- I have no baking experience and was able to pull this together (glossy chocolate and all) with no thermometer so don't be intimidated if you don't have one.
- I halved the recipe (used weight measurements, not cups) and used a glass 10cm x 10cm container lined with foil which worked perfectly.
- I used a stick immersion blender instead of a food processor and got fantastic results, but really had to blend for a long time. Probably around 4 minutes stopping and starting to get the pudding like consistency asked for. This step is worth it!
- in the hot australian summer I had to stick with square cuts since the two i tried to make into balls were a mess. I cut the 10cm x 10cm truffle into 5 rows, and stuck the rows in the freezer while i dealt with each row individually, cutting them into smaller squares and coating them in cocoa. In between dealing with the rows i would also wipe down the knife and stick it in the freezer for a few minutes to ensure good, neat cuts.
- i roasted some hazelnuts, halved them and stuck them on top at the end and to add some crunch and conpliment the beautiful chocolaty flavour. Next time i think i will chop the hazelnuts and add them to the actual truffle before refrigeration.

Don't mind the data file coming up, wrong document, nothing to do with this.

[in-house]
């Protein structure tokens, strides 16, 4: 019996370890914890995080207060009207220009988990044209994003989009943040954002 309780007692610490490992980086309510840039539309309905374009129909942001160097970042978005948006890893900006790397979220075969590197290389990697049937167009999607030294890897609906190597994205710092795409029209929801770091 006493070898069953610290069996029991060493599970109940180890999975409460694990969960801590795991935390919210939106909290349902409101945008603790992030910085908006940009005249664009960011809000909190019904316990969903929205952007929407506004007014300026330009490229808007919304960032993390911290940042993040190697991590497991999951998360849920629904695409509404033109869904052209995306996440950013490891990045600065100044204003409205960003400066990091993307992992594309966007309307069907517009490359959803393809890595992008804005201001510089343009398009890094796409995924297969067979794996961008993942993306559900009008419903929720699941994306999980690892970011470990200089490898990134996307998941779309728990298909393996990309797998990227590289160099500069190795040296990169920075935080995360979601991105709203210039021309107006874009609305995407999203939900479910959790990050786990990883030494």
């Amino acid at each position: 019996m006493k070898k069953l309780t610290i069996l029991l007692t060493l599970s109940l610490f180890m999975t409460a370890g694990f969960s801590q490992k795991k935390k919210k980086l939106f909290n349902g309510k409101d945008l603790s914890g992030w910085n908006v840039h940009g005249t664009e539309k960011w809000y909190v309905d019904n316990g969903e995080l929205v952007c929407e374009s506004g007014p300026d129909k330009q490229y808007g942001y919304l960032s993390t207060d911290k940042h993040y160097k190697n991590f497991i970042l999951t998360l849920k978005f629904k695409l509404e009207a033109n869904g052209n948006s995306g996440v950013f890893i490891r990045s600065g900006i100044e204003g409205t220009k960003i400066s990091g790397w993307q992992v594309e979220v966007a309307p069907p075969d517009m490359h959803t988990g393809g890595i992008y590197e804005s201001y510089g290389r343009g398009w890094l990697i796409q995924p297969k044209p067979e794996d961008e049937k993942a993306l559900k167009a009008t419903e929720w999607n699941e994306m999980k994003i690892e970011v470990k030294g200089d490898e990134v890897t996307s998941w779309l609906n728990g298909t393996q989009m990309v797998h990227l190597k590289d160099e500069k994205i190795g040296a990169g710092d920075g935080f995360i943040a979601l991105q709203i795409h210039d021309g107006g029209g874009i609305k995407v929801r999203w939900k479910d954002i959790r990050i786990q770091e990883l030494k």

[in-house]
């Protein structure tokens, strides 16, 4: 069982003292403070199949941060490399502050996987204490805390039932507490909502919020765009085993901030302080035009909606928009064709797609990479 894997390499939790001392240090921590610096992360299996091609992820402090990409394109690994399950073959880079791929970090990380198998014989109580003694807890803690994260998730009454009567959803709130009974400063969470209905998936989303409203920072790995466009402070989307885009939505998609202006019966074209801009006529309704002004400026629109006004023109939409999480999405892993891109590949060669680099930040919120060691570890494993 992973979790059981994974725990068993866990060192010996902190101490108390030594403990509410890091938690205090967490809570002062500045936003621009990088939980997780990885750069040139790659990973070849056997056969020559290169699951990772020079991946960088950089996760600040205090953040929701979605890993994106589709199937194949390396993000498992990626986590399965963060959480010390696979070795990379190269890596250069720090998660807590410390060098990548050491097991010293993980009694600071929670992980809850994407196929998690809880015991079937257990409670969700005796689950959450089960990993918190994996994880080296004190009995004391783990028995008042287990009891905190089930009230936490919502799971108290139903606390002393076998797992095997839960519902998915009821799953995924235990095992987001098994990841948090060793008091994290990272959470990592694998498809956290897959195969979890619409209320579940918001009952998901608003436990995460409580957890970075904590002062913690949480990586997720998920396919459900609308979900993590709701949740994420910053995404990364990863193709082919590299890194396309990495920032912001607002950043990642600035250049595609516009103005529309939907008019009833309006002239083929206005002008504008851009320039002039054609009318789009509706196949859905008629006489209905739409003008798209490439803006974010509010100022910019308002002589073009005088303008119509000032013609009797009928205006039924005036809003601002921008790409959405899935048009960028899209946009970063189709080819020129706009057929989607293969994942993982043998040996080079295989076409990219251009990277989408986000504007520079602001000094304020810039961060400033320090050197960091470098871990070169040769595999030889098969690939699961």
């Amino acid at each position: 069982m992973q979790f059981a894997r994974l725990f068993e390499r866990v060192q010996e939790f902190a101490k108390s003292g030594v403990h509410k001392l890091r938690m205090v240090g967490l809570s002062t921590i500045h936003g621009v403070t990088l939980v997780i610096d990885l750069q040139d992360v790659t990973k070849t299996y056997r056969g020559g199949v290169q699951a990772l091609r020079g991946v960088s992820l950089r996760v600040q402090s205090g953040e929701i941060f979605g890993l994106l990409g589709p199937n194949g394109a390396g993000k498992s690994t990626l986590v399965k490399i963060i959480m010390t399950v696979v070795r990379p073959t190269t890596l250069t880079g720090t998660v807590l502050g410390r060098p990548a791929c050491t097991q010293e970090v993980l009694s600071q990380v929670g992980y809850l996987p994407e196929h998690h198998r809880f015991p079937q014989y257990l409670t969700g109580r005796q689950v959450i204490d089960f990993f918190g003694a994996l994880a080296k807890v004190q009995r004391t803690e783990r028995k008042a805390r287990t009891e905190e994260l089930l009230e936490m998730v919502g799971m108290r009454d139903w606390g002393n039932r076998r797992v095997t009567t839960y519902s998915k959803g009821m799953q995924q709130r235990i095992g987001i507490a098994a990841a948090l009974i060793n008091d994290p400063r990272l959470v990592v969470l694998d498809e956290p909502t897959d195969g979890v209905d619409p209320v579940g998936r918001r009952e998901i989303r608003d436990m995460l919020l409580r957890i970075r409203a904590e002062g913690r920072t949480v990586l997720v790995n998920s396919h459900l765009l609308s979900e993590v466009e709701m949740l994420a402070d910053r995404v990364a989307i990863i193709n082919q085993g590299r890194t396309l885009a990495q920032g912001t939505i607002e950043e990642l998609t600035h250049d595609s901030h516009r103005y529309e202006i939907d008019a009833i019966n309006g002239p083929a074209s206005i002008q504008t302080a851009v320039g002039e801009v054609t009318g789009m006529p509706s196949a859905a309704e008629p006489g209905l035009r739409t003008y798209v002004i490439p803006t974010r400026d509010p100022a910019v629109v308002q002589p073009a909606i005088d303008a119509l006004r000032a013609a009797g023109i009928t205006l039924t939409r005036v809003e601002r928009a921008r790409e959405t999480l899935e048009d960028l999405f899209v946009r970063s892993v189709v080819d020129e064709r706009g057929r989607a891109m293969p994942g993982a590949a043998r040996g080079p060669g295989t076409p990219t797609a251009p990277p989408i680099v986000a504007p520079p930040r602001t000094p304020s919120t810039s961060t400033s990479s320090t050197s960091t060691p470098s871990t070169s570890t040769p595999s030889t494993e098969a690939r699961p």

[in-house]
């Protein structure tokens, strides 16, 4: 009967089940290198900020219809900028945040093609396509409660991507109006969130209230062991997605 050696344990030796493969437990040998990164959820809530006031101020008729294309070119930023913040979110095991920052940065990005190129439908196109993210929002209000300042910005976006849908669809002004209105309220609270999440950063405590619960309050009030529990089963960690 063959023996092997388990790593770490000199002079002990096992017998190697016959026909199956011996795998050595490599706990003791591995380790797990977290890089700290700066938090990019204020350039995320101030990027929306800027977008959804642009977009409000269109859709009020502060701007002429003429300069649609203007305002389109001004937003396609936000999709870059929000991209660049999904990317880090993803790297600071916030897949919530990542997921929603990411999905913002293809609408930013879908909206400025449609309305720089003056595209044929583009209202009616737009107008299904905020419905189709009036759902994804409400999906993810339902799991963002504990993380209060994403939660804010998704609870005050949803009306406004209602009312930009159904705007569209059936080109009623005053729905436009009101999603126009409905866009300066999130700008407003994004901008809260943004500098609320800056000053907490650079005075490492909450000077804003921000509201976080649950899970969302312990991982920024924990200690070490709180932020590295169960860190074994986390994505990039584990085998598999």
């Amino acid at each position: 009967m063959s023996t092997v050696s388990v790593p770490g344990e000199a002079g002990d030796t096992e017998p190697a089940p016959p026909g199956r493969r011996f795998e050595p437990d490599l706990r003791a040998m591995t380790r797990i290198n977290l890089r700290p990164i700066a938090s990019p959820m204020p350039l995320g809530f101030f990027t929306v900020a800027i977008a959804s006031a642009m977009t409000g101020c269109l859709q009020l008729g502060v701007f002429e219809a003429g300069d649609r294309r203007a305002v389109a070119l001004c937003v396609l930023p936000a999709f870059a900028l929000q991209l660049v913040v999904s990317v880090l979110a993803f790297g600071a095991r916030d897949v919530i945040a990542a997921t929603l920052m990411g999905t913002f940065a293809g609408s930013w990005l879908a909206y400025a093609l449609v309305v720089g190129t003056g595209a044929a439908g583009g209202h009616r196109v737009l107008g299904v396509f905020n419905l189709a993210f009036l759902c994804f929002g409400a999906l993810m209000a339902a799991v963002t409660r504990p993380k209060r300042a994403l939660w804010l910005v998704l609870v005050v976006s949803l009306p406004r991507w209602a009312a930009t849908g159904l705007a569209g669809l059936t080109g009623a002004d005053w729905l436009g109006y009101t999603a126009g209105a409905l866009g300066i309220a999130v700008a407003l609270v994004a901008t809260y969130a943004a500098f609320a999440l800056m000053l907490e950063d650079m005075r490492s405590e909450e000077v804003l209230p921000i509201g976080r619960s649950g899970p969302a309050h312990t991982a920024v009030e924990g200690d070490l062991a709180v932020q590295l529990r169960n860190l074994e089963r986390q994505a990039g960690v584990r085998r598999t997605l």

- it's worth buying the most delicious eating chocolate for this. You'll taste the difference.
- ive refrigerated and frozen some and all have been delicious and easy to bring to room temperature. A great treat to have tucked away for when guests come over!
Thanks for the great recipe!
schmoopster December 17, 2015
Soooo good!
PJ December 9, 2015
Watch out for Alice’s truffles because she’ll ruin you for life. Having frequented her shop, Cocolat in San Francisco (loved my Cocolat t-shirt), I’ve never found a truffle as delectable and melt-in-your mouth satisfying as hers. Now I don’t have to worry about trying to find a truffle treasure because I can make my own.
Amit February 16, 2015
What if I can't use Eggs? Any alternative for it in this particular recipe?
KB May 22, 2018
Amit, Alice's book Bittersweet has the recipe for "Cold Creamy Truffles" that has NO eggs. http://members.cruzio.com/~zdino/bookReviews/alice.medrich.chocolate.htm I don't think you will miss eggs in chocolate truffles! Nowadays, even feather-weight cakes are made vegan. For this recipe, you could try about 7 teaspoons of homemade egg-free mayonnaise.
Joanie February 10, 2015
These were divine. I added espresso powder. You could also add some yummy extracts like hazelnut or praline.
Two T. February 9, 2015
Another winner from Alice! So good! Creamy, delicious. I have to admit that the first time I read the recipe I thought it would be difficult with the yolk, hot water, temperature, etc. Au contraire. Once you get going and physicalize the actions it all makes sense. When we had them for dessert I was able to say, "I made these?" And that is satisfying. I love the fact that egg yolk and butter are used as I never seem to have heavy cream around.